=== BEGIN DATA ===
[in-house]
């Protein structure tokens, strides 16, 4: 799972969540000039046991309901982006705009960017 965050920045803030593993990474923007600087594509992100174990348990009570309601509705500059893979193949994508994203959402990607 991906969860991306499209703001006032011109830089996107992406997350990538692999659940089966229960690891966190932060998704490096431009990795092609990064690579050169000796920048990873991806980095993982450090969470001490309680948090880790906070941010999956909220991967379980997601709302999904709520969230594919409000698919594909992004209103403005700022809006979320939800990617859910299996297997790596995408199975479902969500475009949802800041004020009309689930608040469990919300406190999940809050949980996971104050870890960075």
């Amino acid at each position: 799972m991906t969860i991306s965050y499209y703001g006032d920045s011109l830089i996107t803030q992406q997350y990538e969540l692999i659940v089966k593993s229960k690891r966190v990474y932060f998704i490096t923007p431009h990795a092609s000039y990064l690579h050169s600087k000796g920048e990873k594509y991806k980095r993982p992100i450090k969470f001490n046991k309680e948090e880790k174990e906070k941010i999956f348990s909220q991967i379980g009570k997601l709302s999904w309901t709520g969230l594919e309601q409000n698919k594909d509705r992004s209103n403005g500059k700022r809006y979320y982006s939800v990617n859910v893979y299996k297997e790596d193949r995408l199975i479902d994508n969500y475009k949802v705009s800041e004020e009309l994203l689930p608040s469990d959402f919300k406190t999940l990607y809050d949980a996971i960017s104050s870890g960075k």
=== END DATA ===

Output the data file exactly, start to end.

[in-house]
């Protein structure tokens, strides 16, 4: 799972969540000039046991309901982006705009960017 965050920045803030593993990474923007600087594509992100174990348990009570309601509705500059893979193949994508994203959402990607 991906969860991306499209703001006032011109830089996107992406997350990538692999659940089966229960690891966190932060998704490096431009990795092609990064690579050169000796920048990873991806980095993982450090969470001490309680948090880790906070941010999956909220991967379980997601709302999904709520969230594919409000698919594909992004209103403005700022809006979320939800990617859910299996297997790596995408199975479902969500475009949802800041004020009309689930608040469990919300406190999940809050949980996971104050870890960075």
């Amino acid at each position: 799972m991906t969860i991306s965050y499209y703001g006032d920045s011109l830089i996107t803030q992406q997350y990538e969540l692999i659940v089966k593993s229960k690891r966190v990474y932060f998704i490096t923007p431009h990795a092609s000039y990064l690579h050169s600087k000796g920048e990873k594509y991806k980095r993982p992100i450090k969470f001490n046991k309680e948090e880790k174990e906070k941010i999956f348990s909220q991967i379980g009570k997601l709302s999904w309901t709520g969230l594919e309601q409000n698919k594909d509705r992004s209103n403005g500059k700022r809006y979320y982006s939800v990617n859910v893979y299996k297997e790596d193949r995408l199975i479902d994508n969500y475009k949802v705009s800041e004020e009309l994203l689930p608040s469990d959402f919300k406190t999940l990607y809050d949980a996971i960017s104050s870890g960075k």